Sustainability or Survivability? How Environmental Crisis Follows Inequality Crisis
Singapore-based architectural firm WOHA published a manifesto called "Garden City Mega City: Rethinking Cities for the Age of Global Warming," which charts the firm's endeavor to develop a series of new building forms for Asia's fast-growing cities. WOHA put density and climate change at the center of their agenda because Singapore's unique socio-economic realities had placed it there for them. Across Asia's fast-growing cities are signs that architecture has turned a blind eye to the crises of environment and civilization: Bangalore’s water table has dropped from 30 meters below ground twenty years ago to 500 meters today making it impossible for new trees to take root.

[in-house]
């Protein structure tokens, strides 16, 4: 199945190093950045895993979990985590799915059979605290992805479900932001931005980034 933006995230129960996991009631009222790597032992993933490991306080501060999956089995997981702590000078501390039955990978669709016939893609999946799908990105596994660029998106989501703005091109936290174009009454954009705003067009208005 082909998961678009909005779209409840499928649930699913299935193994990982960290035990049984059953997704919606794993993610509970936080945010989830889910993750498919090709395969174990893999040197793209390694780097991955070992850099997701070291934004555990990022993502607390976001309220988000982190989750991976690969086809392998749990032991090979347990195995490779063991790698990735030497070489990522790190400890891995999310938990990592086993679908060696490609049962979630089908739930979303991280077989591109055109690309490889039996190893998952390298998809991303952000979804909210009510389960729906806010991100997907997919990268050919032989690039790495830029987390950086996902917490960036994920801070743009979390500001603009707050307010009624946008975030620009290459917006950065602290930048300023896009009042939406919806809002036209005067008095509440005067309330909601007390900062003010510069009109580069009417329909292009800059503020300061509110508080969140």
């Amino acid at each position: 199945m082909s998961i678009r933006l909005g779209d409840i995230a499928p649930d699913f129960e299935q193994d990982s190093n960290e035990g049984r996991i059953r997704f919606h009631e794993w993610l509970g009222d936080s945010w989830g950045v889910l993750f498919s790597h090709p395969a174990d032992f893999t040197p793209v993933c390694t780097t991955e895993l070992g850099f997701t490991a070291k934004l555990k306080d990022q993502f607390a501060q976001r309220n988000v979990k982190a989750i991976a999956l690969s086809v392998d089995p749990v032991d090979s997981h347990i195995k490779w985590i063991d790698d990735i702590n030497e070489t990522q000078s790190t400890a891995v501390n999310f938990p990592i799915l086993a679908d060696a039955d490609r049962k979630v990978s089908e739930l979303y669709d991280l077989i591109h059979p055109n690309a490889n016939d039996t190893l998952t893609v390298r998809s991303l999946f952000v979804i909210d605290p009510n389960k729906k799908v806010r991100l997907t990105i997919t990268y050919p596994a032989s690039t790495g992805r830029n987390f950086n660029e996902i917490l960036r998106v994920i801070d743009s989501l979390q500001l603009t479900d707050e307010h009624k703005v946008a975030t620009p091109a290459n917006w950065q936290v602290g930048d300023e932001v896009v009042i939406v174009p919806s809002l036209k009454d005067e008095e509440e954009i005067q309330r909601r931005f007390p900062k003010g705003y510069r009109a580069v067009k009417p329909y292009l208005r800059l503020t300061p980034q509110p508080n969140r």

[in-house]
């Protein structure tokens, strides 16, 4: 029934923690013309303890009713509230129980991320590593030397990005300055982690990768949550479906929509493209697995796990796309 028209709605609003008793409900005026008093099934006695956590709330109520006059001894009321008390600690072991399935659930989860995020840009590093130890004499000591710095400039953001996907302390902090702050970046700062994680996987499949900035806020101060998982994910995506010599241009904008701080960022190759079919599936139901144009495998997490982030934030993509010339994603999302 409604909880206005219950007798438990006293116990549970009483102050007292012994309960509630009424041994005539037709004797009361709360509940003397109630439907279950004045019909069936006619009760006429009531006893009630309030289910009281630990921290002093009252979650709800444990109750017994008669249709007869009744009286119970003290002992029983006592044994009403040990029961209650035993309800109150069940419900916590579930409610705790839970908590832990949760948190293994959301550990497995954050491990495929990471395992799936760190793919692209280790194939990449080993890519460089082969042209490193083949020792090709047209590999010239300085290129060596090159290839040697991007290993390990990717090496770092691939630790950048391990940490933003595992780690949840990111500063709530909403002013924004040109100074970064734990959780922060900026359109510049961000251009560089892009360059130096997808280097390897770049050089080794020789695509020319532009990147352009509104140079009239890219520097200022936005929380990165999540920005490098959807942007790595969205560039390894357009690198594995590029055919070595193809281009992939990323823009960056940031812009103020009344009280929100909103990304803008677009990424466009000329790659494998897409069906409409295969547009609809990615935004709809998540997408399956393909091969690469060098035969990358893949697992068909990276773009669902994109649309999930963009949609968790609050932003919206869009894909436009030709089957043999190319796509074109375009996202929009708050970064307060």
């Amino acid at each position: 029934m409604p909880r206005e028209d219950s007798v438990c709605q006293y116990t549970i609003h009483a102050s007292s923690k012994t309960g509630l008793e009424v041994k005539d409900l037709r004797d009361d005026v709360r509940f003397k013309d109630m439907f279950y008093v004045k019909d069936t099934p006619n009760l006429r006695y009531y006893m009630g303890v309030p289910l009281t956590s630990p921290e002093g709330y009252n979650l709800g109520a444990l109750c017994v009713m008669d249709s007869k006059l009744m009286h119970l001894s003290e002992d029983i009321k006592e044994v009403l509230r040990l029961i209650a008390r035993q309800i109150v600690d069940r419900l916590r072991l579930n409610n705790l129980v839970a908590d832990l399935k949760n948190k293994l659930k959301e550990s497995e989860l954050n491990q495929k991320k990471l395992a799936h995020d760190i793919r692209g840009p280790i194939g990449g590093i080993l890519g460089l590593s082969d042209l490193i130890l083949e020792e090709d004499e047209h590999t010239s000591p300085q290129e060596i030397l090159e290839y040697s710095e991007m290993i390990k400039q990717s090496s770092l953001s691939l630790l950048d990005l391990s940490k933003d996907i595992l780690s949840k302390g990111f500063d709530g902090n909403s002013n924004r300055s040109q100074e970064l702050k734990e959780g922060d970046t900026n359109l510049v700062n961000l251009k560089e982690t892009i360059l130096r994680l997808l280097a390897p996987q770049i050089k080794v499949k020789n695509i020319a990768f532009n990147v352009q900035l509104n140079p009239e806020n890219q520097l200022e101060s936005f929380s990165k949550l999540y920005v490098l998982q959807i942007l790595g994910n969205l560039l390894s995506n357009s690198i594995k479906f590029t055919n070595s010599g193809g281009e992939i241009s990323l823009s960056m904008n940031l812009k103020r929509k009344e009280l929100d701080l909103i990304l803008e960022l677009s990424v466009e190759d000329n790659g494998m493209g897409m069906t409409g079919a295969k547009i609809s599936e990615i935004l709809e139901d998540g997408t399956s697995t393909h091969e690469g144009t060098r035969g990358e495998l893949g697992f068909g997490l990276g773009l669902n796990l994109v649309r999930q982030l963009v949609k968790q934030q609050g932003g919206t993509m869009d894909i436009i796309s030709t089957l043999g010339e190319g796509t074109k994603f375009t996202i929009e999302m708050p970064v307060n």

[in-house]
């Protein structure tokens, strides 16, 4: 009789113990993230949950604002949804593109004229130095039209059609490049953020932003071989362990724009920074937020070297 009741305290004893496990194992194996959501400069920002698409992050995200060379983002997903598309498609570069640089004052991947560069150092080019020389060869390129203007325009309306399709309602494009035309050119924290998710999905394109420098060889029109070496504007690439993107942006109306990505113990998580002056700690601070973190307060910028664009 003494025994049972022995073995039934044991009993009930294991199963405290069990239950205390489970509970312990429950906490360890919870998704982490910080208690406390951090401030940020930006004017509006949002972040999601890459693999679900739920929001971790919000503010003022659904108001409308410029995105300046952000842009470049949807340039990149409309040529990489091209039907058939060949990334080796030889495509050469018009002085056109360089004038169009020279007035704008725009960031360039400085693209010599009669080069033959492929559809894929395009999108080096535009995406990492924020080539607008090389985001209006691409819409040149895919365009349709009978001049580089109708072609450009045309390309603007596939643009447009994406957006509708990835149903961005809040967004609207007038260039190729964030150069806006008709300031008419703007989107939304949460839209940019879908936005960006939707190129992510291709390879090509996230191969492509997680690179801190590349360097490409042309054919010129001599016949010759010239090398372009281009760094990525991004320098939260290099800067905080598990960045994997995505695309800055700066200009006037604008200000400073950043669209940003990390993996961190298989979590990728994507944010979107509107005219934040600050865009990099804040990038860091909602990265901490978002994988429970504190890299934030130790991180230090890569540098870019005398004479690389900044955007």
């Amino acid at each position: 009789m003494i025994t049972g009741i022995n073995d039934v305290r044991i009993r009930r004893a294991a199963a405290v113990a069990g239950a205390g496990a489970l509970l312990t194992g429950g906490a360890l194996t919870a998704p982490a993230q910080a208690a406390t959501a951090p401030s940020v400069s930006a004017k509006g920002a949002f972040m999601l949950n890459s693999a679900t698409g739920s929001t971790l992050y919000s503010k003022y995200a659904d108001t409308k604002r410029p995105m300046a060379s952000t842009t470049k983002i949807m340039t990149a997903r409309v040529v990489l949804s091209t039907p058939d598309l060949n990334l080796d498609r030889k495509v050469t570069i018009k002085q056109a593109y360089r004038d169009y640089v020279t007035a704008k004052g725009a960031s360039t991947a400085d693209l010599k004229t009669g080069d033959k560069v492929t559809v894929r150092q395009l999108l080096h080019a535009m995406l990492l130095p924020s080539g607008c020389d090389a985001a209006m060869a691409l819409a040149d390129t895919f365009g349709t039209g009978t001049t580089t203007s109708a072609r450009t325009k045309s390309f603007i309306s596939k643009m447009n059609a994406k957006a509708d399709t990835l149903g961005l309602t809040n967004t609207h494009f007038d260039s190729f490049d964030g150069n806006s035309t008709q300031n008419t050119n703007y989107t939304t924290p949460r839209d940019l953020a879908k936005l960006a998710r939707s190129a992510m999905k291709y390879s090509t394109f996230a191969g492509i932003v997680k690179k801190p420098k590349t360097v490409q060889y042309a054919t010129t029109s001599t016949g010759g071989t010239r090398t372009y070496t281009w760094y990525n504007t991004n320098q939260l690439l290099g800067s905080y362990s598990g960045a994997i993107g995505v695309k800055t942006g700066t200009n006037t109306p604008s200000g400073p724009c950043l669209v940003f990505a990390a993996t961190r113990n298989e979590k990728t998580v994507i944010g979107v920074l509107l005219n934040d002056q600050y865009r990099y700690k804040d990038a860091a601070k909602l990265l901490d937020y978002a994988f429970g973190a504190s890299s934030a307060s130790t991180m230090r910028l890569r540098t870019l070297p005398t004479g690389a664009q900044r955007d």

A new Mumbai tower holds just 300 apartments, but after the Trump organization partnered on the project the complex was slated to have over 10,000 parking spaces. The global vogue for "sustainability" has lulled us into assuming architects will come up with innovations to overcome the environmental crisis through their sheer brilliance. But this bespeaks a naive faith in reason and human ingenuity that ignores power. If, as WOHA has convincingly argued, the environmental crisis is an outgrowth of the global inequality crisis, our choice is to solve both or solve neither.